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Why does my treatment sometimes change?

Why does my treatment sometimes change?

Many people with haemophilia have been on the same treatment for years. They may not want to switch because their treatment is successful and they feel safe on it. Some are worried about switching because they feel it may increase their risk of developing inhibitors. If the commissioning guidelines have changed, their centre want them to switch to a new product and they may want to stay on the old one.

Other people would like to switch to another type of standard factor replacement for a variety of reasons. Some kits are easier to mix, for example – particularly if a joint bleed means that you’ve got some mobility problems with your elbow or wrist. Sometimes, one product suits someone better than another and they have fewer bleeds.

People may want to switch to one of the newer extended half-life factors so that they can have fewer injections either for prophylaxis or to get a bleed under control.27,28 A few people were on EHL factor when it was being researched but were asked to switch back to the cheaper standard treatment.

It can be very difficult to change products or regimen because your treatment centre has control over the product you have, the dose you have and how often you have it (the frequency), which they must prescribe in line with national guidelines. If you wish to use a product outside of national guidelines you will need a strong argument. For example, you may need to show that switching to another product would make a major difference to your quality of life, because of work or your participation in sports, for instance. In that case you will need to discuss and make your case to your consultant. It helps if you can document situations when changing treatment would make a real difference to you. So, for example, showing how one mixing kit is more suitable for you. Or how having treatment less often would cause fewer problems for you at work.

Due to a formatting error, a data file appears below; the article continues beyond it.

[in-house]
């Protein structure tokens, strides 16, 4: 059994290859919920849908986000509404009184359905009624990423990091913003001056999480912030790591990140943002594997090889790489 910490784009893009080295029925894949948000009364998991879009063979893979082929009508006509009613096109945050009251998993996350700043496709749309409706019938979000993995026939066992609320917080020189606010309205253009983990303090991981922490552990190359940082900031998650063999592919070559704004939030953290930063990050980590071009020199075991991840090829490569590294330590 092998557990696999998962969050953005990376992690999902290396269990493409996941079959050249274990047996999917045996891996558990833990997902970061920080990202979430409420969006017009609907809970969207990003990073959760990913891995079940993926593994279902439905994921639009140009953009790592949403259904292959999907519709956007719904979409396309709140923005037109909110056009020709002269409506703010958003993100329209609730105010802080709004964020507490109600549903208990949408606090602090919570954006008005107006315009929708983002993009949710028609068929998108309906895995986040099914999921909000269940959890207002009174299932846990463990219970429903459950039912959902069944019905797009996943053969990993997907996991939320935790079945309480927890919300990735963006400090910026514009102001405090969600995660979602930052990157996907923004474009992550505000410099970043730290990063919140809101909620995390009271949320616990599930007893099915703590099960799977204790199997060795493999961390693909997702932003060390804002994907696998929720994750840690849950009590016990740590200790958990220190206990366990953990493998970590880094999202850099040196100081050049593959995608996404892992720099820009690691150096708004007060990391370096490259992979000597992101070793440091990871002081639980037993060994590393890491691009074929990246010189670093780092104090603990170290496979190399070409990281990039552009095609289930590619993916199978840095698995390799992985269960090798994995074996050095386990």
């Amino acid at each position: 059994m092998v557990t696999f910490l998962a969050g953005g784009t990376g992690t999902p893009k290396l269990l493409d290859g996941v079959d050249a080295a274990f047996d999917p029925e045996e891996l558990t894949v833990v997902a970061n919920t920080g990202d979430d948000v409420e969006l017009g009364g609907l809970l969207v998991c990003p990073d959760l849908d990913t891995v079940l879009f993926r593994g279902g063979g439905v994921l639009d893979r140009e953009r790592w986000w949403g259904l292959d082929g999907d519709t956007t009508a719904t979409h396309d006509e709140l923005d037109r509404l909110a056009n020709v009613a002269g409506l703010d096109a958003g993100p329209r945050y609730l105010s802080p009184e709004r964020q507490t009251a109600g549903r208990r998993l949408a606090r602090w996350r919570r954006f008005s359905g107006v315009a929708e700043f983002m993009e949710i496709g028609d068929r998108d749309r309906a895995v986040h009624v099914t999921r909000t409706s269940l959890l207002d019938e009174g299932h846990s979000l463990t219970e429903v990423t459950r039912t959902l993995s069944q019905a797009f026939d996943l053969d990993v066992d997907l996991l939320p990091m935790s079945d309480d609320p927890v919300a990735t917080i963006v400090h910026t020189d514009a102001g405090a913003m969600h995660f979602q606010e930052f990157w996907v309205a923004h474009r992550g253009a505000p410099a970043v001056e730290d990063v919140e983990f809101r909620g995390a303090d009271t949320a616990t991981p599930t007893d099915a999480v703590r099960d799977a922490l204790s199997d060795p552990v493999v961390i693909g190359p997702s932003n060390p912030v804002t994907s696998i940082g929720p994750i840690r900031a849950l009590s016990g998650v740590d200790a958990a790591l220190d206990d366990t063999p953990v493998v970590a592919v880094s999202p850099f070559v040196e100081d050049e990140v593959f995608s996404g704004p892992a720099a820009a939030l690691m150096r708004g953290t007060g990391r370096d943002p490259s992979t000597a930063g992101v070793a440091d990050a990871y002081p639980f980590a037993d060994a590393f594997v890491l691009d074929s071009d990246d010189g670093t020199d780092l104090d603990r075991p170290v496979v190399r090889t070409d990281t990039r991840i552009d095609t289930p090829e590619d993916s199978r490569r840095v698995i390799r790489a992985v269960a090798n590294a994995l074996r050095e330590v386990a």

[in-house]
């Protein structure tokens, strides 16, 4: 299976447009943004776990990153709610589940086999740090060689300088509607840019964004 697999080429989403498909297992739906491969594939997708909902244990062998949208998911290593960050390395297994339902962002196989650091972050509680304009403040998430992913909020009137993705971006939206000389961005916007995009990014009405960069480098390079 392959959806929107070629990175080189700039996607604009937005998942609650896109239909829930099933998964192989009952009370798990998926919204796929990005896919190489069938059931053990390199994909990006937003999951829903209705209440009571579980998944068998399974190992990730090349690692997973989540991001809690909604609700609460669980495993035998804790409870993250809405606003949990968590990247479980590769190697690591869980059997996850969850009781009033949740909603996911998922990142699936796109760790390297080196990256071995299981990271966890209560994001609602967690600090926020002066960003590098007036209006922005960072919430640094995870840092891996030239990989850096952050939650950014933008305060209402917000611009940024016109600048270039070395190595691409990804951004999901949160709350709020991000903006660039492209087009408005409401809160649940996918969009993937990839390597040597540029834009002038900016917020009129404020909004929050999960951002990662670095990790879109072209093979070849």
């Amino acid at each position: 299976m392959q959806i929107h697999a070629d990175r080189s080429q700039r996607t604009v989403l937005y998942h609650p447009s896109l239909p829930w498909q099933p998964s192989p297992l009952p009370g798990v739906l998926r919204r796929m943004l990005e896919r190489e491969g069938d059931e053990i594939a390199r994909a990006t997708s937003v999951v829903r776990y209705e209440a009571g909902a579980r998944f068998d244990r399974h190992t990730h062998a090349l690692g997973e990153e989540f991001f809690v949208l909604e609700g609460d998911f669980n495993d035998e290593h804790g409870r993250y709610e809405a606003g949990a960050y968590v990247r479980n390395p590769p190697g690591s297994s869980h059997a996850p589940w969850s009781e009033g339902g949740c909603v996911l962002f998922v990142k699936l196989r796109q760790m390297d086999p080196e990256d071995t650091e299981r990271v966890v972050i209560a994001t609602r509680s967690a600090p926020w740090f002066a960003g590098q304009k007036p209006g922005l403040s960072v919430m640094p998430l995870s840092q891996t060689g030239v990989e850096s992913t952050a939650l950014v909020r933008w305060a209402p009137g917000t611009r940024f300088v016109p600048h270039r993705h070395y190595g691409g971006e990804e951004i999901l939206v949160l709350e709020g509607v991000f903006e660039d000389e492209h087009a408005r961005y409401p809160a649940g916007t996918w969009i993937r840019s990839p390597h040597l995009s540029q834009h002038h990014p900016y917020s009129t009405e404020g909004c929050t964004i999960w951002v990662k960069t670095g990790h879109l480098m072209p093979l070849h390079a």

Doctors will generally do all they can to help people who want to switch, but are sometimes prevented by NHS guidelines.

If all else fails and you really want to change treatment, you could consider changing centres. You have the right to be treated at any centre in your home country within the UK (so, if you’re English, any centre in England for example). This is a big decision if you’ve always been at the same centre – you know them and they know you. But it is a move that some people are prepared to make.